Movie Treatment Ready for Blood Ties

My novel, screenplay, and movie project which began as Father of The Grooms, as a first draft e-book, then as a screenplay under the working title of Until Death Do You Part, has now evolved into a treatment called more simply Blood Ties. This treatment is a 9-page condensation of the 110 page screenplay derived from the 370 page novel – a distillation of a distillation.

Treatments are designed to be quick reads so that a studio reader or potential producer can quickly decide if he or she would like to spend the time reviewing the entire script. The quicker, and easier, the decision can be made to option the script or pass it on for a more complete review the better for all concerned. From looking at the treatment the decisions are made:

A. Is this the kind of movie that I want to make at this time? Perhaps the studio has done three sports-related movies in the past two years and wants something else.

B. Does the story work. Is the plot set up so that events logically follow? No white-horsed hero needs to appear from nowhere to rescue the characters.

C. Are the characters diverse and appealing? Men and women of different backgrounds and ages need to have significant rolls.

D. Is it within the studio budget? A small studio might produce a $4,000,000 film, but not one that will cost ten times that amount.

E. Does the project offer visual appeal? Not often seen areas that are either built up or natural are desirable.

F. Is the project special-effects heavy? These add-ons are often very expensive.

G. Can it be filmed in a time-efficient manner? Films that take the characters through changing seasons require moving actors and or sets or planning to film throughout a year or more.

H. Does the movie somehow tell the viewer something significant about the human condition? What is the point of the movie.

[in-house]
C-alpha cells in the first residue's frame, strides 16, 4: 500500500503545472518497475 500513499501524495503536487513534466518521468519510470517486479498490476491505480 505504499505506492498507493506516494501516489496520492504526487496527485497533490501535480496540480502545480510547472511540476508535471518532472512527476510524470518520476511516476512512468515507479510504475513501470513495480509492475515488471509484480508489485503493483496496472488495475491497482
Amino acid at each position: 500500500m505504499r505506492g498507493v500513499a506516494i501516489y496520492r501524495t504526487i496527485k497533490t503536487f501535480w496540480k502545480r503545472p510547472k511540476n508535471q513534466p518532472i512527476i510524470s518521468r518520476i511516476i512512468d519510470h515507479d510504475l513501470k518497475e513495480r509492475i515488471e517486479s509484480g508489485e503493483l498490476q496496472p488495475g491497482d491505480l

The treatment is designed to quickly relay all this information in its sections which would include:

A. The working title, author, and date.

B. The Logline (A one-line description of the movie)

C. The principal characters.

D. A synopsis of the movie’s scenes which in tightly written paragraphs describes the characters actions and locations sufficiently so that the reader can follow the plot and how the characters face their challenges.

Although I know my characters very well and the details of the novel’s plot, working up the treatment took two days of writing to produce a document that I was satisfied with that met the conditions that it be in present tense, very tightly written, and describe the scenes sufficiently so that the reader could visualize the locations. There were times when I mentally wanted to include material that was in the book, but had been cut from the screenplay. While it would have been possible to write the treatment from the book, I already had the screenplay, and used it as the basis of my treatment.

While scripts are rigid in their formatting, treatments are not. I read a number of treatments on line and found them to be of different lengths, formats, and styles; although all had the same elements. I could easily see the merit of doing the treatment first , then writing the screenplay instead of the other way around. Another writer using the elements of the story would have produced a different treatment.

The significant points are that the treatment be fast to read, clearly show the progression of the story and character arcs, and be as brief as possible. Quoted passages are generally discouraged as are pictures. They have their place, but are best used to construct storyboards. Long passages describing motives, relationships, and settings are discouraged. The characters, their actions, and the locations are more significant.

This treatment is available on request to studio readers and representatives.

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